This city has gone through so much the last few years. They are still rebuilding after suffering two giant earthquakes in 2010 and 2011. Many buildings are still surrounded in scaffolding and there are still buildings with huge holes in them on main streets. Then last month, a white supremacist killed over 50 people in a shooting spree at local mosques. The people of Christchurch are extremely resilient, but the signs of these tragic events are everywhere.
My Kiwi friends (more about them soon) recommended I stop in this tiny town and see the steampunk museum. After hanging out inside this place, I’ve realized there are aspects of steampunk that I absolutely love and admire and then there are parts that I just will never understand. Mostly I deeply respect the maker hustle and passion so clearly evident in all of the pieces on display. Many of the creations would have taken hours of work and hundreds of dollars to complete.
The portal was probably my favorite installation: a room full of mirrors with strings of lights hanging from the ceiling. The mirrors reflect the lights in every direction, so it feels like the lights are repeating up and down and outwards into infinity.
I didn’t see anything else in town, but these boulders are famous. They are concretions (new technical jargon for me), which means they were formed when minerals in the water created a calcite glue that held together the surrounding marine mud. They started small and then grew very slowly, taking about 5.5 million years to get to their current size. Eventually coastal erosion uncovered them and there’s quite a few of them on the beach today.
I came to Dunedin to see Beth and Josh, who I met back in November when I hiked the Inca Trail. They showed me around the city and the nearby Otago Peninsula and gave me all kinds of insight into Kiwi life. They first took me to the farmer’s market and around town before we headed out to New Zealand’s version of a castle. Completed in 1874, Larnarch Castle was built by a prominent banker named William Larnach. He had three marriages and there’s strong suspicion that his last wife having an affair with his son from his first marriage. Larnach’s personal finances were also in turmoil and he chose to die by suicide in 1898.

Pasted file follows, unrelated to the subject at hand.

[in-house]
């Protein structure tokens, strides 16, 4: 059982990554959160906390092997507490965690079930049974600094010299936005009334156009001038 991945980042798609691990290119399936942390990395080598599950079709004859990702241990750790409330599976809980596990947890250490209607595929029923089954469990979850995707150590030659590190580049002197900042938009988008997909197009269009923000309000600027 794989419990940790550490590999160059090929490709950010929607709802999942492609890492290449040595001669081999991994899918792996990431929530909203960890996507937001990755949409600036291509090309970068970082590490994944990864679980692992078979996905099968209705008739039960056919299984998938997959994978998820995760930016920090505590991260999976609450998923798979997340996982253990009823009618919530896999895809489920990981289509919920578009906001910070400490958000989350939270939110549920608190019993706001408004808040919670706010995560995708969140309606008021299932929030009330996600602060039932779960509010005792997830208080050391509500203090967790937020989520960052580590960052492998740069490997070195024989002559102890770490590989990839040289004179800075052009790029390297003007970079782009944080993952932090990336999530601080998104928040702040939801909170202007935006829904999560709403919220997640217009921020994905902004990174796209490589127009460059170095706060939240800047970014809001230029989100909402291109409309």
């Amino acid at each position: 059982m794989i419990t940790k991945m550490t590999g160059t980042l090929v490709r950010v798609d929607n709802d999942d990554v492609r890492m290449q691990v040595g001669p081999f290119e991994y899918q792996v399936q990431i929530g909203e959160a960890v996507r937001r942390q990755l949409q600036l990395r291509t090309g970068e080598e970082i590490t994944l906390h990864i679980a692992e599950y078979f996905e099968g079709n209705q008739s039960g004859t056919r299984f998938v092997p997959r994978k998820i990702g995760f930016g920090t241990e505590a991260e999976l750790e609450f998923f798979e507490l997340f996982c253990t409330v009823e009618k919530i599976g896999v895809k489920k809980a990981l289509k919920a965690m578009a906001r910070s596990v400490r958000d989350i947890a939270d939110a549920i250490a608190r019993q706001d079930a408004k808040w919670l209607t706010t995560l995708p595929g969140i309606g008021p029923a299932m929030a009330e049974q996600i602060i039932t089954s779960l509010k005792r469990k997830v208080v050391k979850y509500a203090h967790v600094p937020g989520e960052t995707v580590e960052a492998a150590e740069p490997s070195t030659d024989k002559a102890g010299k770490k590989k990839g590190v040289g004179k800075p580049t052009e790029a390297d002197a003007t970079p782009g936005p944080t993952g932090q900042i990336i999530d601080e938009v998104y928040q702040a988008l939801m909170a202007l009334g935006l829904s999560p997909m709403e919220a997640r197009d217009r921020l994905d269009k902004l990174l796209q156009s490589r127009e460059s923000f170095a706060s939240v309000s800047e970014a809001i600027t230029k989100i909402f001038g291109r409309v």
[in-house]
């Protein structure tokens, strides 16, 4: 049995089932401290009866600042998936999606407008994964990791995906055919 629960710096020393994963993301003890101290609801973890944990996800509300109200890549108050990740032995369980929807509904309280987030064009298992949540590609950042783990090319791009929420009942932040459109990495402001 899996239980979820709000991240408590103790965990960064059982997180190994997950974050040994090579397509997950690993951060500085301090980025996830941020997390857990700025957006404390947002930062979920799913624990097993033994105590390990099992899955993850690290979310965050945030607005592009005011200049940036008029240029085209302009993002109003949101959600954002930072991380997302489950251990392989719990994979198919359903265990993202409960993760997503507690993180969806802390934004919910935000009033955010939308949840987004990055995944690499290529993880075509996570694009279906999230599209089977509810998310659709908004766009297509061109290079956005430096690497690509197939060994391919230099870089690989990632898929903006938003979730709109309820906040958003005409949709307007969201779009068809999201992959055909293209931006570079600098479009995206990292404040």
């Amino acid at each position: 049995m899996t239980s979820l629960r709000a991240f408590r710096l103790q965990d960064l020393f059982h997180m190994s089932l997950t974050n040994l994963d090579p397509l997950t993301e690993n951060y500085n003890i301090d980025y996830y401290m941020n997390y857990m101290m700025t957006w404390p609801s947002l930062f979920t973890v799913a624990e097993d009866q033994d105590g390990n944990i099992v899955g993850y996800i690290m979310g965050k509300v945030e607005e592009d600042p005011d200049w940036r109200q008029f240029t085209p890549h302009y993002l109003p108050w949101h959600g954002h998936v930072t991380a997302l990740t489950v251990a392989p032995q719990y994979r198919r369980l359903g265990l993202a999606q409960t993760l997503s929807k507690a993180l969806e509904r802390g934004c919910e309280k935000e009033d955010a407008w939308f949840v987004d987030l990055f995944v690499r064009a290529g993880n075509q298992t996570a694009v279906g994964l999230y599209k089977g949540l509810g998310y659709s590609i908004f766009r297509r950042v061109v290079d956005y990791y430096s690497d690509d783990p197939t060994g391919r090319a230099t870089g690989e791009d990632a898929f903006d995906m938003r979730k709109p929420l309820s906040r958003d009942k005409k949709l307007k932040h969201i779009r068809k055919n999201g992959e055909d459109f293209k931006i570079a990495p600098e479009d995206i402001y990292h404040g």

My only request of Beth and Josh was to take me to see the yellow-eyed penguins. These are the rarest penguins in the world and one big reason for that is that they are extremely anti-social. We were fortunate to be able to see three of them hanging out in the wild as well as a bunch of them being cared for in the penguin hospital. Usually they care for about 100 sick or underweight penguins a year, but this year they’ve seen about 300. The area around their habitat has been overfished and climate change has meant they have to dive deeper to get to where their food is. Since they still have to hold their breath to dive, when they go down that deep it gives them less time and less chance to find food.
After bidding adieu to Beth and Josh the night before, I started my drive to Queenstown. As you can see, it was probably the most scenic drive I took in New Zealand. I don’t think I’ve seen trees change colors since I moved back to California. Growing up my life was dictated by the four seasons and fall used to be my favorite time of year. I stopped quite a few times on the road just to soak it all in.
I wish I could tell you more about this beautiful city, but the only touristy thing I did was take the gondola up to the top of a nearby hill. I had big plans for adventures, but it just rained like crazy the whole day I was there. Sometimes travel just doesn’t coincide with the weather. I’ve learned that in cases like this it is best to just roll with the punches. It was cold and wet, so I got in line with a bunch of other people who had the same idea and we all watched a midday showing of the Avengers. 🙂